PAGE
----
Major developed foreign equity markets produced strongly positive returns during June. Developed markets (excluding Australia) returned 5.6% on a currency-hedged basis (and 3.1% unhedged in Australian dollar terms, reflecting the rise in the value of the Australian dollar). The best performing of the major foreign markets, for the second consecutive month, was the Japanese stock market (Nikkei 225 Index) returning 7.6% (in local currency terms) in June. 

The Australian stock market (S&P/ASX 200 Index) was positive during June returning 1.8%, with 7 out of 11 industry sectors experiencing positive returns. Materials, Information Technology and Financials were the best performing sectors returning 4.7%, 3.5% and 3.1% respectively. The standout worst performing sector was Healthcare returning -6.6%.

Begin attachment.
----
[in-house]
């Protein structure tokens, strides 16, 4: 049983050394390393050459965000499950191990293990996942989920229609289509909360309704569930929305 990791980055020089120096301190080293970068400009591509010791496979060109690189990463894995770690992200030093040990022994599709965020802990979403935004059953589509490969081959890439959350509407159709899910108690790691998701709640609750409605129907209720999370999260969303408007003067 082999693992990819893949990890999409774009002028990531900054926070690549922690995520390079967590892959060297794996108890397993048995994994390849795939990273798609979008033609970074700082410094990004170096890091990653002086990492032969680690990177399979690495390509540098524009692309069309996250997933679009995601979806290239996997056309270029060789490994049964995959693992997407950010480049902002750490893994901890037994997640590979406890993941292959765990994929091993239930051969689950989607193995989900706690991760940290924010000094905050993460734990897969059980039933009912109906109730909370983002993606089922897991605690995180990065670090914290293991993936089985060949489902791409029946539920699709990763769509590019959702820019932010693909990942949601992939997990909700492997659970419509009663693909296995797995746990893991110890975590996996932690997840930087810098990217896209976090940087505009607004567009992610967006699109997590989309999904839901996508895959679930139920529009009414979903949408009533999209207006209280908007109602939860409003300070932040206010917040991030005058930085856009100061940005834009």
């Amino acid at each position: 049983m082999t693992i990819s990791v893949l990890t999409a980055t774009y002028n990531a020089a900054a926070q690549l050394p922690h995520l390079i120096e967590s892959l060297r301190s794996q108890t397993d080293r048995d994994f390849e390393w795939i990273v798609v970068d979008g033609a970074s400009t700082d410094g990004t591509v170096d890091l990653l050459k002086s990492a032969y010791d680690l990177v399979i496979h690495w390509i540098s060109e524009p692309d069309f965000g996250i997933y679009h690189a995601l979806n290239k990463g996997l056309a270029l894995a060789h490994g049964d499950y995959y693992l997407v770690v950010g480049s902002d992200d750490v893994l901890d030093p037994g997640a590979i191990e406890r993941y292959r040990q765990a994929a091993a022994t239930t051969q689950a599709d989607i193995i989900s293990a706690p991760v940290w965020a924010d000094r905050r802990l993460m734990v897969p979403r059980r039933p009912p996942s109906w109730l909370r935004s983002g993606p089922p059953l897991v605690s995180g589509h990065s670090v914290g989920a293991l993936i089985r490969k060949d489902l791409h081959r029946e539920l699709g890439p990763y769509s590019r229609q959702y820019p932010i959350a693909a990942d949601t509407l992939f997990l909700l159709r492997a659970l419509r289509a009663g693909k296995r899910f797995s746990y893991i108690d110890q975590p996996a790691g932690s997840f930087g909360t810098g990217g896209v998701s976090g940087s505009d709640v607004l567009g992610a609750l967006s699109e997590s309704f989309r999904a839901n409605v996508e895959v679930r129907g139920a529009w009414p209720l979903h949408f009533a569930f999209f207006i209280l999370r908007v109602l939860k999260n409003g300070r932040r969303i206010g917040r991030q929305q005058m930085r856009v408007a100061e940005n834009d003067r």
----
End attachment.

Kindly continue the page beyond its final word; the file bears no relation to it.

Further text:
From a foreign developed market perspective, all 11 sectors produced positive returns. Consumer Discretionary, Industrials and Materials were the best performing sectors producing returns of 10.3%, 8.7% and 7.1% respectively. The worst performing sector was Utilities, which still generated a healthy return of 1.8% over the month.

Bonds

The Australian government bond yield curve shifted upwards in June, with Australian fixed interest returns for the month of -2.0% (Bloomberg AusBond Composite Index). The slope of the Australian government bond yield curve inverted in June as the two-year yield increased by 0.67% to finish the month at 4.22%, whilst the ten-year yield increased by 0.42% to close at 4.02%.

Over June, major developed global government bond yields were mixed but in aggregate rose. The Bloomberg Global Aggregate Index (Hedged) returned -0.2%. Over the ten-year term, the United Kingdom Government yields also rose the most of major developed governments by 0.21%, followed closely by the United States Government yields which rose 0.19%.

Currencies